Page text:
The site for the law firm Trilegal was interestingly located in the heritage Kala Ghoda precinct-also due to the proximity of the High Court. Considering that, we drew inspiration from the ambassador car lined Horniman Circle of the late seventies. An era when the area was largely pedestrian and spaciously parked cars hardly covered the beauty of the buildings in the roundabout.
A Purist Take on the Arched Colonnades Formed the Architectural Framework for this Law Firm Office |Tejal Mathur Design
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A purist take on the arched colonnades formed the architectural framework of the sections dividing the meeting rooms, client lounge and the private zones. Allowing the forms to dominate not too much intervention was required in the monolithic but silent scape that came to life with punctuated lighting, minimalistic artworks and custom clay pottery.
The third office for Trilegal occupies a 5000 sq.ft. space in the Forbes One building to house three meeting rooms, a client lounge and 50 lawyers plus partners.
It was a bare shell with waist high peripheral windows that went into partner cabins and meeting rooms. The clients wanted an interpretation of the Art Deco heritage feel considering the location and proximity to the High Court. A Client lounge that could be a relaxing chamber for those in between hearings and breaks.
Considering the office is inspired by the heritage precinct, how does modernism come into the picture?
The site was interestingly located in the heritage Kala Ghoda precinct due to the proximity of the High Court. The clients wanted to introduce that element into the design as well. As we mulled over which route to take, what we were sure about, was to abstain from the dark wood panelled chamber feel with over styling in classical elements and ornamentation. But it was imperative to yet reflect that school of thought in a meaningful enough way to respect the image meant to be conveyed even if in a restrained manner.
Considering that, we drew inspiration from the Ambassador car-lined Horniman circle of the late seventies. An era when the place was largely pedestrian and spaciously parked cars left enough room to enjoy the beauty of the buildings in the roundabout.
A purist take on the arched colonnades formed the architectural framework of the sections dividing the meeting rooms, client lounge and partner zones. ‘The point was to avoid layering in the form of mouldings, architraves and panelled walls and interpret the traditional forms as a line illustration- minimal but impactful and graphic. Allowing the arches to dominate, not too much intervention was required in the monolithic yet silent scape that came to life with punctuated lighting strips and soft globes suspended from ceiling roses.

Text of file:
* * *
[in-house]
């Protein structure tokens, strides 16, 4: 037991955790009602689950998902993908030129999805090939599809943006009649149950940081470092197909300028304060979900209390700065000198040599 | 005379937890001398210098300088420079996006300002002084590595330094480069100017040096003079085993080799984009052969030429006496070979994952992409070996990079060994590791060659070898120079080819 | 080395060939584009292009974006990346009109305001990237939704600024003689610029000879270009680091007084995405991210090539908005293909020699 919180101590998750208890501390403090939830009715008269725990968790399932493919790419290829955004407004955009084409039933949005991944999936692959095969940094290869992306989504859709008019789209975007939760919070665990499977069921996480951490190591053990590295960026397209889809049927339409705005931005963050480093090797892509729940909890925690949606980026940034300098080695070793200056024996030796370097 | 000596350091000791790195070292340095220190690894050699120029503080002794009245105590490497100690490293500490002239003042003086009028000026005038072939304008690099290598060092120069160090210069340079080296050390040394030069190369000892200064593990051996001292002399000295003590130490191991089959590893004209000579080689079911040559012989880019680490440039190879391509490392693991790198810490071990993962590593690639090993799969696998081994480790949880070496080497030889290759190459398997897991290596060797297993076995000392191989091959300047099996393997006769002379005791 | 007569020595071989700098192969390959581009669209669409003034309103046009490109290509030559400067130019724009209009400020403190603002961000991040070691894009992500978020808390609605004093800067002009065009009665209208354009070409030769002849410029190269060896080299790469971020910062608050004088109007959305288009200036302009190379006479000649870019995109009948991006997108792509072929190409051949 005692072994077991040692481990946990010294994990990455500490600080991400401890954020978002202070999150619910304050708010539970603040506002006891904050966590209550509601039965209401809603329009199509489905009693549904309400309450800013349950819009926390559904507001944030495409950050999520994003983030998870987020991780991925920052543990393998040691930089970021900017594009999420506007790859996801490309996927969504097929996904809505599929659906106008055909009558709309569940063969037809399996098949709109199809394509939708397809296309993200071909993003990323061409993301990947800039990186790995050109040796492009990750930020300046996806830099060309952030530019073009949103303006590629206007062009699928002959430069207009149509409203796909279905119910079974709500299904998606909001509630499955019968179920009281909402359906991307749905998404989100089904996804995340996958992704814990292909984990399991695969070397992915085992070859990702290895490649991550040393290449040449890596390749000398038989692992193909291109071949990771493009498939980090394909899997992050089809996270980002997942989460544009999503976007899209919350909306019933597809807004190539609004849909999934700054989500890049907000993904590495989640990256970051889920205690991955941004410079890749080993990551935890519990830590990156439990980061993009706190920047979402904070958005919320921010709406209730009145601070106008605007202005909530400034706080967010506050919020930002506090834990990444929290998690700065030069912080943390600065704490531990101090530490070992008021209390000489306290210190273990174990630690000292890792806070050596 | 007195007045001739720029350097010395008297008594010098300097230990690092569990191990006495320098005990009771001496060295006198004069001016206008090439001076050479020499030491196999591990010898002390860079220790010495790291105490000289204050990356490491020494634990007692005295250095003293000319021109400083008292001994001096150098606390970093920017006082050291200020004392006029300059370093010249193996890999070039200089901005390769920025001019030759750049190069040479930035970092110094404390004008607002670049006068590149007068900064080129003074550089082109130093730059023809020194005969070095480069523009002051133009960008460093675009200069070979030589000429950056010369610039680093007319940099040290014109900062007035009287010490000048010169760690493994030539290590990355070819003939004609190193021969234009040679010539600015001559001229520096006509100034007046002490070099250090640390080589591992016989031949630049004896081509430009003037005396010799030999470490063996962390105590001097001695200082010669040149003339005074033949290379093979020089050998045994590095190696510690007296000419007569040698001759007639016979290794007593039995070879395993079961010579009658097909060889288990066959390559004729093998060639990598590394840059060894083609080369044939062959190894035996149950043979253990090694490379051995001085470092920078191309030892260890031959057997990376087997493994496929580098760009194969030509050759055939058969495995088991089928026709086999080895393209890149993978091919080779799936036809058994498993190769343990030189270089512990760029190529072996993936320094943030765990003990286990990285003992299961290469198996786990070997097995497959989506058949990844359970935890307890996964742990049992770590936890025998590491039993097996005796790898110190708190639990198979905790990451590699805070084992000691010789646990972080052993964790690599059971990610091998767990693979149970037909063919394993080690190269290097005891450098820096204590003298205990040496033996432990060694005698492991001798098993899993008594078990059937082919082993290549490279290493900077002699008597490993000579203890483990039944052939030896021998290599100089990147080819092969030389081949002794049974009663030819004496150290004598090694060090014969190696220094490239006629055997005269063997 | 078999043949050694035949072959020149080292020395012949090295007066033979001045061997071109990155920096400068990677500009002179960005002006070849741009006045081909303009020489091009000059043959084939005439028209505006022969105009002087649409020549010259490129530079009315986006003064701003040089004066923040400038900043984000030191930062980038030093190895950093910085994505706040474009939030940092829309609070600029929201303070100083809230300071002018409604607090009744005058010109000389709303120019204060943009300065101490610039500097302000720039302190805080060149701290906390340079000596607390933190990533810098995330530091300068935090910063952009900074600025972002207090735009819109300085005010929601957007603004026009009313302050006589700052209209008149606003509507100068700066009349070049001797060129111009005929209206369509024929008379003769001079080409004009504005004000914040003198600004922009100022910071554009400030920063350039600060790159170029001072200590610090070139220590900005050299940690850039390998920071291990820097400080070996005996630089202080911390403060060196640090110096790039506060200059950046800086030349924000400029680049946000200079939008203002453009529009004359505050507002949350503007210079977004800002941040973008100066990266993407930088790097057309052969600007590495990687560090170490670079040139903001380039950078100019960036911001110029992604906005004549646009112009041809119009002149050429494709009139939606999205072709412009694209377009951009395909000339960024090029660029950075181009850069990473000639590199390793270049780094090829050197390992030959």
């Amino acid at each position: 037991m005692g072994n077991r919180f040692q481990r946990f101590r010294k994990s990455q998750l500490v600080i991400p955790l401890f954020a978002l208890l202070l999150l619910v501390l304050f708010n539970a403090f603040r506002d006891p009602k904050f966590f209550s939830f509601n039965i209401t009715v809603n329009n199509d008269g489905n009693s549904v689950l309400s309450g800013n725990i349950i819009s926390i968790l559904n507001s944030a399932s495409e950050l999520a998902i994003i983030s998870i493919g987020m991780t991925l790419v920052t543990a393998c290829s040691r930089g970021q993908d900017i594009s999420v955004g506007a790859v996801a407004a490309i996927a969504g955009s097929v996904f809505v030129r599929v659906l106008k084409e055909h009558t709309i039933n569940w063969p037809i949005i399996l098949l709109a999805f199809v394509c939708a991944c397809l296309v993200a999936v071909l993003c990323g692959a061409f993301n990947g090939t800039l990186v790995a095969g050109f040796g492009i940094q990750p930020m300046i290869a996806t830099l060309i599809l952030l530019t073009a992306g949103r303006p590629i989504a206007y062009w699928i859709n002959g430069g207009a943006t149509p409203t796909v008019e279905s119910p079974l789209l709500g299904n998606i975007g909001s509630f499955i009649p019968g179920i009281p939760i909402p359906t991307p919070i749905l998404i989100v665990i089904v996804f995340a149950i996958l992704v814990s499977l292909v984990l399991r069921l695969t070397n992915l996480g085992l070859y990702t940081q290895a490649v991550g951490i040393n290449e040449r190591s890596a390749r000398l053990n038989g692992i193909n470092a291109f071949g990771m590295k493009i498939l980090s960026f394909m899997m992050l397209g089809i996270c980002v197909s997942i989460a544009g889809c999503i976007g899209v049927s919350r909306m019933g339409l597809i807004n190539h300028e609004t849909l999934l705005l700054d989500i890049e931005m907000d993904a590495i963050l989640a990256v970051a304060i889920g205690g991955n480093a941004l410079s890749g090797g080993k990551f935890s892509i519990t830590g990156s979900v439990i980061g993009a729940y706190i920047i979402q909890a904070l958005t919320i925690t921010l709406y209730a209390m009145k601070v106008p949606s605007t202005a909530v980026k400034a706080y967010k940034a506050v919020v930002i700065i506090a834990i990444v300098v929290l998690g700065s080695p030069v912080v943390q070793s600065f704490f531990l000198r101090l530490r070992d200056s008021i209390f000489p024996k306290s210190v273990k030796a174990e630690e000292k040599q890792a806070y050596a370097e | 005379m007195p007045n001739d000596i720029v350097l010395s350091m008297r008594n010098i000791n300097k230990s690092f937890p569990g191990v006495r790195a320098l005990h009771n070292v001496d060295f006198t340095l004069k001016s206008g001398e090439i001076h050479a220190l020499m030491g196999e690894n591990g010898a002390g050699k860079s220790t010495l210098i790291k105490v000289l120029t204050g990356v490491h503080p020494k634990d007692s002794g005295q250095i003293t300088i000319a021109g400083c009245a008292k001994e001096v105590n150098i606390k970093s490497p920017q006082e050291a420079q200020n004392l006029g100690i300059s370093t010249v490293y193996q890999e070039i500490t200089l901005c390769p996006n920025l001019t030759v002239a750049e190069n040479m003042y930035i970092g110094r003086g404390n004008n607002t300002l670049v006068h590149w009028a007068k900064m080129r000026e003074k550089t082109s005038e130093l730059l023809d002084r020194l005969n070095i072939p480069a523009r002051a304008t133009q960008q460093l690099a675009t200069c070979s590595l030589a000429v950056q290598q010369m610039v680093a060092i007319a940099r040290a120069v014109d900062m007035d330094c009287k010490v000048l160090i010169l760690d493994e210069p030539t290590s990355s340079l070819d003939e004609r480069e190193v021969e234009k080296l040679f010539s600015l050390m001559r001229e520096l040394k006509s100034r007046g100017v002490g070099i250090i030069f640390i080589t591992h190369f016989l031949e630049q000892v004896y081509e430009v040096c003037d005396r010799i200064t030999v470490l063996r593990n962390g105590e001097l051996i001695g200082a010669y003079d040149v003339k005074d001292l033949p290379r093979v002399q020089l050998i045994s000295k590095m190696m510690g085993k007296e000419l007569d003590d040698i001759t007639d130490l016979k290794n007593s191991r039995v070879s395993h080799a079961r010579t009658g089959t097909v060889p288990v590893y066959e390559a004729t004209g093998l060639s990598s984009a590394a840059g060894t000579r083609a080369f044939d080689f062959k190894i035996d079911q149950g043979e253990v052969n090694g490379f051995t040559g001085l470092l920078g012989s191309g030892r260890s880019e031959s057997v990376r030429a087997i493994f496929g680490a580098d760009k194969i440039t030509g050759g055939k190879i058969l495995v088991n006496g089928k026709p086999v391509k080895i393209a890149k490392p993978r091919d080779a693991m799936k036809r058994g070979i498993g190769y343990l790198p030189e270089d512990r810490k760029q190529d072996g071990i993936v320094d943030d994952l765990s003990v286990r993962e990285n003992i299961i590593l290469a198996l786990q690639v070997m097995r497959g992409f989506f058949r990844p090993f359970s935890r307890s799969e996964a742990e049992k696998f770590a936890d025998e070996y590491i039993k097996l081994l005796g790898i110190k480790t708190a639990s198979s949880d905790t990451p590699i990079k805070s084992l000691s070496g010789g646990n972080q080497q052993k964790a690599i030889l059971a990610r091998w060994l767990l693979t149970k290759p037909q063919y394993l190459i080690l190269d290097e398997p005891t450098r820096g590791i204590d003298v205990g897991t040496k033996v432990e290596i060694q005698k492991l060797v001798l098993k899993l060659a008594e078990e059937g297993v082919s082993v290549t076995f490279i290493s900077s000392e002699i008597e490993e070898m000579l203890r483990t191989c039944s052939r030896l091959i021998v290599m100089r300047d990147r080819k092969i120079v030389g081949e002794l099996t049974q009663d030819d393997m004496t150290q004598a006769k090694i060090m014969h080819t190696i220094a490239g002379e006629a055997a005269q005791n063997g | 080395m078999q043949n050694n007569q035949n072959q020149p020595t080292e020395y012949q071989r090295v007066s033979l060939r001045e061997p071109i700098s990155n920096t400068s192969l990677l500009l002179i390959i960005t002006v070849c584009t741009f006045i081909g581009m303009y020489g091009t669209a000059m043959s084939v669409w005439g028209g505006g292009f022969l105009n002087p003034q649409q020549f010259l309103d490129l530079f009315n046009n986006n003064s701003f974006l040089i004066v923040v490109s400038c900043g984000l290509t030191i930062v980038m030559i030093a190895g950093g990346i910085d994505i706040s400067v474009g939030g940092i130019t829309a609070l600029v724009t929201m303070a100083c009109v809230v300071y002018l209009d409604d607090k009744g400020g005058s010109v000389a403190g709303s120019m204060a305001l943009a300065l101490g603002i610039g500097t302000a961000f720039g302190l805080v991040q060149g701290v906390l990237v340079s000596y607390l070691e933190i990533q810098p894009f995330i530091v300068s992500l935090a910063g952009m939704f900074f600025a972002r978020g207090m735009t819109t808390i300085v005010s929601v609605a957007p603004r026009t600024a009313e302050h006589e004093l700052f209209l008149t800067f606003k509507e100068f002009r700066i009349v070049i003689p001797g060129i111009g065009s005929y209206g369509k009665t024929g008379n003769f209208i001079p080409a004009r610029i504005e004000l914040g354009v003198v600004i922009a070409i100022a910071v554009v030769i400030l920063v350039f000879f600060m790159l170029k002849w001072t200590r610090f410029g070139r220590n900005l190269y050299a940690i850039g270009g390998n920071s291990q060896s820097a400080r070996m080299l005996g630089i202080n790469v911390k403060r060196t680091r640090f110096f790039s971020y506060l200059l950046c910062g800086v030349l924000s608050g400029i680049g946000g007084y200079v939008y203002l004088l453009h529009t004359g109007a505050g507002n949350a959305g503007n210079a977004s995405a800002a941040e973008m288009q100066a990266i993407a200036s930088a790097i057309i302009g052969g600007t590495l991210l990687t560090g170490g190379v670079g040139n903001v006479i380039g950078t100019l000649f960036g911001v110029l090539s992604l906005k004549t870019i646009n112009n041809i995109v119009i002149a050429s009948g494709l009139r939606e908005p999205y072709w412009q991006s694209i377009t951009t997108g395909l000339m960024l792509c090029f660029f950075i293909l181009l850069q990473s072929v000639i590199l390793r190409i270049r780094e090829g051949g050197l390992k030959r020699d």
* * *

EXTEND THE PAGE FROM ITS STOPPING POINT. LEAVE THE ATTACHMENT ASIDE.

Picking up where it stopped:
Traditional forms that work on core principles have been adhered to and naked geometry stands out in a “modern”-canvas of largely undisturbed walls that curve gracefully in corners to lead the way much like a roundabout at an intersection. To enable us to help us render our creatives and execute the project as well we roped in Beyond Design Architects who have worked with us on Trilegal headquarters Mumbai earlier.
The Layout of the Office
As you go through a flute glass door reminiscent of erstwhile dispensaries with an oak grained circular handle you are greeted in a dimly lit reception with an open grid shelving filled with terracotta pottery. The flooring is a classic chequered in creams and greys. The lushness of caramel fluted walls in the client lounge tempt you to walk through an aisle replete with arches framing the meeting rooms. This is the quieter client interface area. Another vestibule behind the reception then leads you to a glass door beyond which is the open office area and peripheral partner cabins.
The Primary Colour and Colour Palette
Since we wanted to indicate a slice of the Art deco, we stuck to a creamier palette and light grained woods with trims and two toned walls in charcoal. Light pewters, clay and a more immersive Mulberry was picked as the reception backdrop with a honed terrazzo table in front.
How did you come up with the names of the meeting rooms?
We went back and forth with our client on this who supported our idea of naming them after the cities in which significant courts were instituted in the early days. Thus, Bombay Hall, Calcutta Hall and Madras Hall.
A ‘Hall’ is the public hearing room that is the main area of a courthouse and there can be several such rooms in a major building.
To enhance the comfort of a meeting room, we choose curtains on windows and 2 toned the walls to evolve the nostalgia of old offices. In the black plonked a classic stationery cupboard in gunmetal with remind you of the hurried clanking sounds in an old law firm that had a brass embossed name board outside the door and fans whirring over cloth bound files.
FACT FILE :
Designed by : Tejal Mathur Design
Project Type : Office Interiors
Project Name : Trilegal, Kala Ghoda (law firm)
Location : Kala Ghoda, Mumbai
Year Built : 2021
Duration of project : 3 months
Project Size: sq feet : 5000 sq.ft.
Principal Architect : Tejal Mathur
Team Design Credits : Beyond Design Architects (for execution)
Photograph Courtesy : Prashant Bhat Photography
Firm’s Website Link : Tejal Mathur Design
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Email Id (For any inquiry) : [email protected]